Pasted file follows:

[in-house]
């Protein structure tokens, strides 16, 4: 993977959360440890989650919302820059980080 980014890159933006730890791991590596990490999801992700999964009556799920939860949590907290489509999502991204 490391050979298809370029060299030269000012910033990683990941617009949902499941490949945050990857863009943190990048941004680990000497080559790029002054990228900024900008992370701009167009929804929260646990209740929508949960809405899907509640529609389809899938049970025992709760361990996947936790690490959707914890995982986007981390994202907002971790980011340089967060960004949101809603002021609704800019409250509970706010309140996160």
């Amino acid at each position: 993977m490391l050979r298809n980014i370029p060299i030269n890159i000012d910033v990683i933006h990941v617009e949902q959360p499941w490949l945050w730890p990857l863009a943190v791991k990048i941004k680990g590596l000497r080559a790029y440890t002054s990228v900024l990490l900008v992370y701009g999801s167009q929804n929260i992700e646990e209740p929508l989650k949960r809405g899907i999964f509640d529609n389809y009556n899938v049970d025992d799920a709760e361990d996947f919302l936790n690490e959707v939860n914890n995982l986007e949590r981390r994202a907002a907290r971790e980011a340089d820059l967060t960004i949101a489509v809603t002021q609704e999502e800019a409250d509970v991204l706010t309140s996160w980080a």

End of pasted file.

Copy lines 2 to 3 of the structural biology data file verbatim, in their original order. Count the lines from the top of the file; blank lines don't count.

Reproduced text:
């Protein structure tokens, strides 16, 4: 993977959360440890989650919302820059980080 980014890159933006730890791991590596990490999801992700999964009556799920939860949590907290489509999502991204 490391050979298809370029060299030269000012910033990683990941617009949902499941490949945050990857863009943190990048941004680990000497080559790029002054990228900024900008992370701009167009929804929260646990209740929508949960809405899907509640529609389809899938049970025992709760361990996947936790690490959707914890995982986007981390994202907002971790980011340089967060960004949101809603002021609704800019409250509970706010309140996160």
């Amino acid at each position: 993977m490391l050979r298809n980014i370029p060299i030269n890159i000012d910033v990683i933006h990941v617009e949902q959360p499941w490949l945050w730890p990857l863009a943190v791991k990048i941004k680990g590596l000497r080559a790029y440890t002054s990228v900024l990490l900008v992370y701009g999801s167009q929804n929260i992700e646990e209740p929508l989650k949960r809405g899907i999964f509640d529609n389809y009556n899938v049970d025992d799920a709760e361990d996947f919302l936790n690490e959707v939860n914890n995982l986007e949590r981390r994202a907002a907290r971790e980011a340089d820059l967060t960004i949101a489509v809603t002021q609704e999502e800019a409250d509970v991204l706010t309140s996160w980080a």